John Farrell: Yeah I’m going to keep on the depressing theme with a piece that was put out in the Atlantic just earlier this week entitled have smartphones destroyed a generation. The caveat here is every time I get asked this when I’m on this show it’s always something I read in the last 24 hours because I can’t remember anything past that which is probably because I have a smartphone. The piece really goes into the issue of the generation that’s coming of age now since the broad dispersion of smartphones and and kind of the impact that it’s having on their social and emotional growth. And it’s just it’s a fascinating thing as a parent of kids who are not at that age yet and who do not have phones yet in terms of thinking about like how I will deal with this appropriately for them but also for somebody who has a smartphone and uses that a lot.

What’s the appropriate relationship between myself and my smartphone and my you know real live folks in my life. Real life relationships, so it’s really interesting. I think the headline was terribly hyperbolic and it’s you know just another way of like getting down on young people. But I think that in general it’s a really interesting way to think about how we might do things differently and what the role of adults is in putting down their phones to talk to kids and how we can teach kids to be good users of that online and off.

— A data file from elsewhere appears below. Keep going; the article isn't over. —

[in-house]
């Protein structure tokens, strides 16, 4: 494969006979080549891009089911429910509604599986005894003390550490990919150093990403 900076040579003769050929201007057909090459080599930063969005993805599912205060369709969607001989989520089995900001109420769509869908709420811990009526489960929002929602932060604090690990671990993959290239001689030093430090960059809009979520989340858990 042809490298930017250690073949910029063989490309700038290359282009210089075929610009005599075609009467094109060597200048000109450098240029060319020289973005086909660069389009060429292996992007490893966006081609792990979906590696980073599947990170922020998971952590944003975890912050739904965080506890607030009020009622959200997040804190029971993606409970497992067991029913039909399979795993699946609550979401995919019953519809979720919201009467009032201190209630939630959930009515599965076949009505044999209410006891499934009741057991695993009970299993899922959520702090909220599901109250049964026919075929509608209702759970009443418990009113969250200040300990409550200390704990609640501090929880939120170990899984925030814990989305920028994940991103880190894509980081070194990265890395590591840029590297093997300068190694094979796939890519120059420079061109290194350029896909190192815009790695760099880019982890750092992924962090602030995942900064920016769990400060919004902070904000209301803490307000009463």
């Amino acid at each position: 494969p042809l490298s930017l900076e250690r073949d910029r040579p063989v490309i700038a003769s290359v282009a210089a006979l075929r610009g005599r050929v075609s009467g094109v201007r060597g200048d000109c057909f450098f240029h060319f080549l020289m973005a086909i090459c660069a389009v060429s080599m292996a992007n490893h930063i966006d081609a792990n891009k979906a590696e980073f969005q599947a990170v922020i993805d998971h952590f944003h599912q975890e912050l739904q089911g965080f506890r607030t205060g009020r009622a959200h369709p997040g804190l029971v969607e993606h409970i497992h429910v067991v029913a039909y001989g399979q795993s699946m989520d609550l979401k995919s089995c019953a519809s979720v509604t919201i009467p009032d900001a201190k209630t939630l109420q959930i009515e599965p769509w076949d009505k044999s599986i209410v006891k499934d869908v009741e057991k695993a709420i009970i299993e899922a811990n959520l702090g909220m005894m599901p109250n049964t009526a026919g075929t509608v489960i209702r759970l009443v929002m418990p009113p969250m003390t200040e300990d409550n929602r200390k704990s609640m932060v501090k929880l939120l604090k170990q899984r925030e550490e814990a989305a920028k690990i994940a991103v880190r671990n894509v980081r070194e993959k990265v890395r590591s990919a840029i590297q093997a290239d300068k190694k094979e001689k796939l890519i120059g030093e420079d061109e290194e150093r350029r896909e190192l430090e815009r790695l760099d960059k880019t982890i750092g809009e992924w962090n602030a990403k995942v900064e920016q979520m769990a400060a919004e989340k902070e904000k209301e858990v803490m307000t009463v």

Nick Stumo-Langer: All right, well thank you so much the both of you for being on Building Local Power today.
John Farrell: Thanks, Nick.
Karlee Weinmann: Thank you.